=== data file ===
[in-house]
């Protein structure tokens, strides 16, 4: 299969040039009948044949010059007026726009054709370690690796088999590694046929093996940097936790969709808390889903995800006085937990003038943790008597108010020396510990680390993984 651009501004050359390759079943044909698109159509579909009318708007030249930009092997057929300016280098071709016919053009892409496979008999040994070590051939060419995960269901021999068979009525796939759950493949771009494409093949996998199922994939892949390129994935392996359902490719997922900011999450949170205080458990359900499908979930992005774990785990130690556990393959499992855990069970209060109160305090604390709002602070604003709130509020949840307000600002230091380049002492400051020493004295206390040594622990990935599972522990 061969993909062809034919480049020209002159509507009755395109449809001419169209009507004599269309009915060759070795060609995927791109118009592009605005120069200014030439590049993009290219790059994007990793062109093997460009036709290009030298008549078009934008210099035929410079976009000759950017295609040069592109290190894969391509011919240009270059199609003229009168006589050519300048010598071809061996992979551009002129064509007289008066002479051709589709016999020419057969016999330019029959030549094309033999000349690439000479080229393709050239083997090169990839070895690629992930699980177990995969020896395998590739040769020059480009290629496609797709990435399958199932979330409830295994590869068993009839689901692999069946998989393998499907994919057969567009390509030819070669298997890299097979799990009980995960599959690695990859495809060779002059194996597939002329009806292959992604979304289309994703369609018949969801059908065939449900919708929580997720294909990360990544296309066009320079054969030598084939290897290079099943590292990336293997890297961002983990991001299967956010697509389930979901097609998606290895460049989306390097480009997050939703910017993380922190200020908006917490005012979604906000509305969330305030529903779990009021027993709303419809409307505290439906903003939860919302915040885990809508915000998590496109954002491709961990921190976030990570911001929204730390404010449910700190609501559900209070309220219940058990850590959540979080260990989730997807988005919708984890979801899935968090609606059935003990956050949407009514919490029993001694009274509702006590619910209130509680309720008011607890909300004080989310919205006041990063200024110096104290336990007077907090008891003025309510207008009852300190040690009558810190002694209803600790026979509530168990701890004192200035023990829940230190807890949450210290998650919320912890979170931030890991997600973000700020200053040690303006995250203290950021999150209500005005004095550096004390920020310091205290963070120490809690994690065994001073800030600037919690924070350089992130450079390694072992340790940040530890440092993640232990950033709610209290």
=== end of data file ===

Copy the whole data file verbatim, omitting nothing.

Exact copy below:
[in-house]
């Protein structure tokens, strides 16, 4: 299969040039009948044949010059007026726009054709370690690796088999590694046929093996940097936790969709808390889903995800006085937990003038943790008597108010020396510990680390993984 651009501004050359390759079943044909698109159509579909009318708007030249930009092997057929300016280098071709016919053009892409496979008999040994070590051939060419995960269901021999068979009525796939759950493949771009494409093949996998199922994939892949390129994935392996359902490719997922900011999450949170205080458990359900499908979930992005774990785990130690556990393959499992855990069970209060109160305090604390709002602070604003709130509020949840307000600002230091380049002492400051020493004295206390040594622990990935599972522990 061969993909062809034919480049020209002159509507009755395109449809001419169209009507004599269309009915060759070795060609995927791109118009592009605005120069200014030439590049993009290219790059994007990793062109093997460009036709290009030298008549078009934008210099035929410079976009000759950017295609040069592109290190894969391509011919240009270059199609003229009168006589050519300048010598071809061996992979551009002129064509007289008066002479051709589709016999020419057969016999330019029959030549094309033999000349690439000479080229393709050239083997090169990839070895690629992930699980177990995969020896395998590739040769020059480009290629496609797709990435399958199932979330409830295994590869068993009839689901692999069946998989393998499907994919057969567009390509030819070669298997890299097979799990009980995960599959690695990859495809060779002059194996597939002329009806292959992604979304289309994703369609018949969801059908065939449900919708929580997720294909990360990544296309066009320079054969030598084939290897290079099943590292990336293997890297961002983990991001299967956010697509389930979901097609998606290895460049989306390097480009997050939703910017993380922190200020908006917490005012979604906000509305969330305030529903779990009021027993709303419809409307505290439906903003939860919302915040885990809508915000998590496109954002491709961990921190976030990570911001929204730390404010449910700190609501559900209070309220219940058990850590959540979080260990989730997807988005919708984890979801899935968090609606059935003990956050949407009514919490029993001694009274509702006590619910209130509680309720008011607890909300004080989310919205006041990063200024110096104290336990007077907090008891003025309510207008009852300190040690009558810190002694209803600790026979509530168990701890004192200035023990829940230190807890949450210290998650919320912890979170931030890991997600973000700020200053040690303006995250203290950021999150209500005005004095550096004390920020310091205290963070120490809690994690065994001073800030600037919690924070350089992130450079390694072992340790940040530890440092993640232990950033709610209290």